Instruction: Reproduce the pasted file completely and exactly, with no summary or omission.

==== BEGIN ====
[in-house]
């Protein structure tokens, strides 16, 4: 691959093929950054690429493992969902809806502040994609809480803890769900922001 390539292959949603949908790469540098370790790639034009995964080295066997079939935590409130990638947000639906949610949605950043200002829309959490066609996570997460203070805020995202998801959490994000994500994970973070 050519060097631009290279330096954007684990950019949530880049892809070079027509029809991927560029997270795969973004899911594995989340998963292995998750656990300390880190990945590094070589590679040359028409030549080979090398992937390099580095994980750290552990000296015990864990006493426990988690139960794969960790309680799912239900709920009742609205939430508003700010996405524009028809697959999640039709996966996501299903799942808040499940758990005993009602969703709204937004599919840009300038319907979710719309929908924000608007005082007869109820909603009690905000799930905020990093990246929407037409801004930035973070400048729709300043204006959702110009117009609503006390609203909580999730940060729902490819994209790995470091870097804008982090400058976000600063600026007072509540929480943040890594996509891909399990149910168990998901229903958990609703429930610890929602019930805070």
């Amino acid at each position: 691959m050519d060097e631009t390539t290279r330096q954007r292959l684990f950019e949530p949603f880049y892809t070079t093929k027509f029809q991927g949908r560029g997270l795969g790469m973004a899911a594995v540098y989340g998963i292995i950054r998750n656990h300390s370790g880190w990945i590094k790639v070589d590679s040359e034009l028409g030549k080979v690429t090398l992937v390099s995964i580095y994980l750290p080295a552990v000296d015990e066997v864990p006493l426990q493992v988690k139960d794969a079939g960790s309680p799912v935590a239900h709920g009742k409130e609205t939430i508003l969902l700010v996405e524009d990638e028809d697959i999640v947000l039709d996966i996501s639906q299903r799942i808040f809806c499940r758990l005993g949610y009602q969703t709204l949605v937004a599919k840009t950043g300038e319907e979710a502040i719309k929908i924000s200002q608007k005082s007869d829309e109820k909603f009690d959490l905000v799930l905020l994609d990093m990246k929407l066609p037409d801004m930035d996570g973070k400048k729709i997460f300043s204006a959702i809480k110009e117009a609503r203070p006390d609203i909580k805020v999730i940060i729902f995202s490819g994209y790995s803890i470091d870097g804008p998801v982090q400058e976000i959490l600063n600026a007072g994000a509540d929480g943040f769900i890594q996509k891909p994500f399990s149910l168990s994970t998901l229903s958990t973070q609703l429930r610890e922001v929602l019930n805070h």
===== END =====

[in-house]
């Protein structure tokens, strides 16, 4: 691959093929950054690429493992969902809806502040994609809480803890769900922001 390539292959949603949908790469540098370790790639034009995964080295066997079939935590409130990638947000639906949610949605950043200002829309959490066609996570997460203070805020995202998801959490994000994500994970973070 050519060097631009290279330096954007684990950019949530880049892809070079027509029809991927560029997270795969973004899911594995989340998963292995998750656990300390880190990945590094070589590679040359028409030549080979090398992937390099580095994980750290552990000296015990864990006493426990988690139960794969960790309680799912239900709920009742609205939430508003700010996405524009028809697959999640039709996966996501299903799942808040499940758990005993009602969703709204937004599919840009300038319907979710719309929908924000608007005082007869109820909603009690905000799930905020990093990246929407037409801004930035973070400048729709300043204006959702110009117009609503006390609203909580999730940060729902490819994209790995470091870097804008982090400058976000600063600026007072509540929480943040890594996509891909399990149910168990998901229903958990609703429930610890929602019930805070």
């Amino acid at each position: 691959m050519d060097e631009t390539t290279r330096q954007r292959l684990f950019e949530p949603f880049y892809t070079t093929k027509f029809q991927g949908r560029g997270l795969g790469m973004a899911a594995v540098y989340g998963i292995i950054r998750n656990h300390s370790g880190w990945i590094k790639v070589d590679s040359e034009l028409g030549k080979v690429t090398l992937v390099s995964i580095y994980l750290p080295a552990v000296d015990e066997v864990p006493l426990q493992v988690k139960d794969a079939g960790s309680p799912v935590a239900h709920g009742k409130e609205t939430i508003l969902l700010v996405e524009d990638e028809d697959i999640v947000l039709d996966i996501s639906q299903r799942i808040f809806c499940r758990l005993g949610y009602q969703t709204l949605v937004a599919k840009t950043g300038e319907e979710a502040i719309k929908i924000s200002q608007k005082s007869d829309e109820k909603f009690d959490l905000v799930l905020l994609d990093m990246k929407l066609p037409d801004m930035d996570g973070k400048k729709i997460f300043s204006a959702i809480k110009e117009a609503r203070p006390d609203i909580k805020v999730i940060i729902f995202s490819g994209y790995s803890i470091d870097g804008p998801v982090q400058e976000i959490l600063n600026a007072g994000a509540d929480g943040f769900i890594q996509k891909p994500f399990s149910l168990s994970t998901l229903s958990t973070q609703l429930r610890e922001v929602l019930n805070h």